The Law of the Conservation of Misery

We all know the first mile is a lie, but this last weekend I was able to conceptualize and validate another of trail running’s natural laws, the Law of the Conservation of Misery. It is awfully tempting as one of the sport’s foremost scientists, to name this law after myself, but I don’t want to be associated with misery any more than I already am.

Here is the thesis: The amount you suffer in any run or block of runs remains constant. If the first mile somehow feels fast and flowy and easy, the hard part will come later, inevitably. If, instead, the first mile is very hard, things will get better. The amount you can hurt ebbs and flows, but over time it is fixed.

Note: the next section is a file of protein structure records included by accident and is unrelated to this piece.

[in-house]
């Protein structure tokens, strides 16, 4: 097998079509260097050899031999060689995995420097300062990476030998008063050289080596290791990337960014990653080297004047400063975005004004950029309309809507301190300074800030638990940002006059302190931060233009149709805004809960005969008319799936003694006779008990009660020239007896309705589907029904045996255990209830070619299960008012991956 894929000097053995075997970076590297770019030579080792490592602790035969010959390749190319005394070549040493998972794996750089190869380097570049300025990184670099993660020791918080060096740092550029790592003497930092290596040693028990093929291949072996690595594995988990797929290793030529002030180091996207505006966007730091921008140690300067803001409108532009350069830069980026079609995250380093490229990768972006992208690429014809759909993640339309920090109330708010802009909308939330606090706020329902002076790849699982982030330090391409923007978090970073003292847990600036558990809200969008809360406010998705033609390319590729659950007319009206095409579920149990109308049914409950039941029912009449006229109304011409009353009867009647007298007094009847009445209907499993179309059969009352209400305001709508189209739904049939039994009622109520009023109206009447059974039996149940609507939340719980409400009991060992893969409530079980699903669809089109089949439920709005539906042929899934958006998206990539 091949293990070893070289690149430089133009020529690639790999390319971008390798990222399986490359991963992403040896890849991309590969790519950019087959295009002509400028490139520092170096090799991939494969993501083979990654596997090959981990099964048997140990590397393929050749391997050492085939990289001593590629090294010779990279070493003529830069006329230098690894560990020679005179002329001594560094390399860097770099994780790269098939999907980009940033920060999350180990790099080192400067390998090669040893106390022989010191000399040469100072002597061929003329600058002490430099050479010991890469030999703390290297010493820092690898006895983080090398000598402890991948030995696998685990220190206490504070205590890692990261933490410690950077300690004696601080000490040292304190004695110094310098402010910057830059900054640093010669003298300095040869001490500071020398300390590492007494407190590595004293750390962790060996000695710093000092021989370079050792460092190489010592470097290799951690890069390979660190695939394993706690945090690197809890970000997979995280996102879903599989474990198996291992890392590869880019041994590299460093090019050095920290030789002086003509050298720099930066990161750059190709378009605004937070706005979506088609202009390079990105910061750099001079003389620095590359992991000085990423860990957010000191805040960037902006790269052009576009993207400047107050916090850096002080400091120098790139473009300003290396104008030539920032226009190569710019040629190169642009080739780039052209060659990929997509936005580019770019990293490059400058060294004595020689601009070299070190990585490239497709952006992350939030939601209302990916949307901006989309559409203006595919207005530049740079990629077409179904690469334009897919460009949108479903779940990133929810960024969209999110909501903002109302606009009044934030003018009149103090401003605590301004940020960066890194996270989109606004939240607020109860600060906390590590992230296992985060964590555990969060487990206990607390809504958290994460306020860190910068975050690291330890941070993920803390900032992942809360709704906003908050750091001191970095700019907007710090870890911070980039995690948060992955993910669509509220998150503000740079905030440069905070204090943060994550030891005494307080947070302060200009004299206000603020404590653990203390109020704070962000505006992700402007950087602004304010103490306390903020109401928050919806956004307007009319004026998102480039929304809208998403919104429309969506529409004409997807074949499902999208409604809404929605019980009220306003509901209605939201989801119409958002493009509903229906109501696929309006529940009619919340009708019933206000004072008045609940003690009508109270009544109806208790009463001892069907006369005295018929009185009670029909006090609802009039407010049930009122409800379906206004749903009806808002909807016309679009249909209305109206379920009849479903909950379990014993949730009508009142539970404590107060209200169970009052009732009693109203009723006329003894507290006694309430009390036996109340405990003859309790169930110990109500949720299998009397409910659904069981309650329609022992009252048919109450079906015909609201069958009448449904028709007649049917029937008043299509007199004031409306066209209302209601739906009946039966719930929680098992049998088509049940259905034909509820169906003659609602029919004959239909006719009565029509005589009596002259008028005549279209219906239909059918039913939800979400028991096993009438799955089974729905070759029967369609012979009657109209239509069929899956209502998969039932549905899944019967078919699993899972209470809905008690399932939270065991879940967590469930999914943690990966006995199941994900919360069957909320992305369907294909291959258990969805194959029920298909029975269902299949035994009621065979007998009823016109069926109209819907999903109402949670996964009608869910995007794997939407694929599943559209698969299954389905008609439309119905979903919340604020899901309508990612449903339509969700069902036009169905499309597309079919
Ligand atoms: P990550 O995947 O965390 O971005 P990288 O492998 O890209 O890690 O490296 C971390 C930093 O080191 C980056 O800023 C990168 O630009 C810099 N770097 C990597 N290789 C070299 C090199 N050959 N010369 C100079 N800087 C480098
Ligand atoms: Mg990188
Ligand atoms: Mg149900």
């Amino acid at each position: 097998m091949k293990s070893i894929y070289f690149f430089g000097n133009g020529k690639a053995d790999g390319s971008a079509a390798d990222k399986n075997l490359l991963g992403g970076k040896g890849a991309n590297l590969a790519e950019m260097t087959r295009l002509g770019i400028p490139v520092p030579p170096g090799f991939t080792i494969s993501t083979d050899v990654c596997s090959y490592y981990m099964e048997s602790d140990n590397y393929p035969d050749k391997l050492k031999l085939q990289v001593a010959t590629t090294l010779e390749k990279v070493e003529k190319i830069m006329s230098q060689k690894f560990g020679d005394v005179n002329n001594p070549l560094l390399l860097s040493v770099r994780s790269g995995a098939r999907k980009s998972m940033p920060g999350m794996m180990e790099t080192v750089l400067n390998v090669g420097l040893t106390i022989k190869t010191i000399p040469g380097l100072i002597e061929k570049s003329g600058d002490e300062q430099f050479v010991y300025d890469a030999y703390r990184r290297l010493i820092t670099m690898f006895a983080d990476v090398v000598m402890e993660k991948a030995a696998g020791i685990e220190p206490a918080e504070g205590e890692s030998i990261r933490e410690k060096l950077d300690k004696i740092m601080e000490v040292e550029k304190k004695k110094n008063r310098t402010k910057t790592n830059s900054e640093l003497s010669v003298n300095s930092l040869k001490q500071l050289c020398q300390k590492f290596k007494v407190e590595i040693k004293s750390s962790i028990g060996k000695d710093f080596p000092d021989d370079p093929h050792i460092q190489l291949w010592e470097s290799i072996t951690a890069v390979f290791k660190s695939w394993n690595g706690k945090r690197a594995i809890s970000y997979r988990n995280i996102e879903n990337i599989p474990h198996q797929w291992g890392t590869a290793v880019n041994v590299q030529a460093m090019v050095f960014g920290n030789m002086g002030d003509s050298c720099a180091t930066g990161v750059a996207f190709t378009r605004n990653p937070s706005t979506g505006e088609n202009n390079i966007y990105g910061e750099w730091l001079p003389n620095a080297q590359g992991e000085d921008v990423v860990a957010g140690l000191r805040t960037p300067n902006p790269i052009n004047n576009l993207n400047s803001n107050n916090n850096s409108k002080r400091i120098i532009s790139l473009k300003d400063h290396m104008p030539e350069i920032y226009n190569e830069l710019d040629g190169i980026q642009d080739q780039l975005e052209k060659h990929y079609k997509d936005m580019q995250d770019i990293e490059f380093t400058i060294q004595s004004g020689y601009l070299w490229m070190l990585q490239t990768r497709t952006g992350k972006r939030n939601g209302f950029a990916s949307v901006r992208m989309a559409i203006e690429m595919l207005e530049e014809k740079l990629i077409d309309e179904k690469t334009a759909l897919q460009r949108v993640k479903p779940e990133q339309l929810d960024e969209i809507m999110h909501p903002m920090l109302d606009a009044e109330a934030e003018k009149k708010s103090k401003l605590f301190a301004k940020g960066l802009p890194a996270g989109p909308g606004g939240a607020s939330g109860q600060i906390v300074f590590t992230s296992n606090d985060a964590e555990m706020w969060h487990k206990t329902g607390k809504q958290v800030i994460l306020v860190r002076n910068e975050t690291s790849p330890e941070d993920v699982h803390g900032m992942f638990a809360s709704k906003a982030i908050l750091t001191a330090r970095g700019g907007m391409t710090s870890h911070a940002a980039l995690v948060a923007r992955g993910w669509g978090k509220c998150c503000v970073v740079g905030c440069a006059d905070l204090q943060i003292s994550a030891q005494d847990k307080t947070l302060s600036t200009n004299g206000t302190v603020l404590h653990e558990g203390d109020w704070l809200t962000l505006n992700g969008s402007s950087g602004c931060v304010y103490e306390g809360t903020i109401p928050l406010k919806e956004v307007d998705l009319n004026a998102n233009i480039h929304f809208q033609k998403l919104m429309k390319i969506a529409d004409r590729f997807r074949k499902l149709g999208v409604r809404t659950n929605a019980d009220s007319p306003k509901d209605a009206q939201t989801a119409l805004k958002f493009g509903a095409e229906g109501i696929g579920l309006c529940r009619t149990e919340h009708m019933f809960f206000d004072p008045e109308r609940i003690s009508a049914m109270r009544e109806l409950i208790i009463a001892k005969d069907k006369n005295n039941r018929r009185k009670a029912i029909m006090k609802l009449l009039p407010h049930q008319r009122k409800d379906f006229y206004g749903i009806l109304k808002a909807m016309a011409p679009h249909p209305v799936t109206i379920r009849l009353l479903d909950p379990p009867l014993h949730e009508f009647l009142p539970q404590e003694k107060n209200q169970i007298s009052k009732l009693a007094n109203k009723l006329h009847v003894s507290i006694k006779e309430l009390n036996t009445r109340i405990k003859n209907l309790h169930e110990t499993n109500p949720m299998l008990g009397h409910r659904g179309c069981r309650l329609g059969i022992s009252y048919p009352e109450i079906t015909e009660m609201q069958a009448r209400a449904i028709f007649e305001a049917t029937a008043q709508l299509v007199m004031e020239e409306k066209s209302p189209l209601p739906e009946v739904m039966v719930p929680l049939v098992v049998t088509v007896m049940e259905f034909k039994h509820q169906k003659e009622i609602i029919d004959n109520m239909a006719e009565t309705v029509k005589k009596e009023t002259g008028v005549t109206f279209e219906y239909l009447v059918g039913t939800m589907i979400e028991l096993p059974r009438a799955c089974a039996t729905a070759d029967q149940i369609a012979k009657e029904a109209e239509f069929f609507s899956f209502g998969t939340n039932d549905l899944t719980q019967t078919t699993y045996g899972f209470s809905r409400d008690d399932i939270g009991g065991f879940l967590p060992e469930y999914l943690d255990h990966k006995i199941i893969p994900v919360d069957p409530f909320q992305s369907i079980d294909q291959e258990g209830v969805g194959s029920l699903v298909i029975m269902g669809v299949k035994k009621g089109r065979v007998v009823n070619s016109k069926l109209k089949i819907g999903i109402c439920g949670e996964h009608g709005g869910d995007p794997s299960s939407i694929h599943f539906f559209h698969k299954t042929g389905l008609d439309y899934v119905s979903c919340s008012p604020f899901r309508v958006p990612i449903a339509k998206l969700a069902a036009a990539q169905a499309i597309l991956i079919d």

Just to pay homage to the inspiration for this ground-breaking bit of running science, let’s summarize Einstein’s Law of the Conservation of Matter, which holds that matter can neither be created nor destroyed. It can only change form.

In running, this is how suffering operates also.

There is a remaining question about the underlying causes for this perfect system. Does the runner, having enjoyed a relatively painless jaunt, subconsciously turn up the effort to achieve some level of cathartic pain? Or does the pain itself hover over all of us, randomly alighting on our unsuspecting shoulders, just to remind us we are not in charge?

Further research is clearly necessary.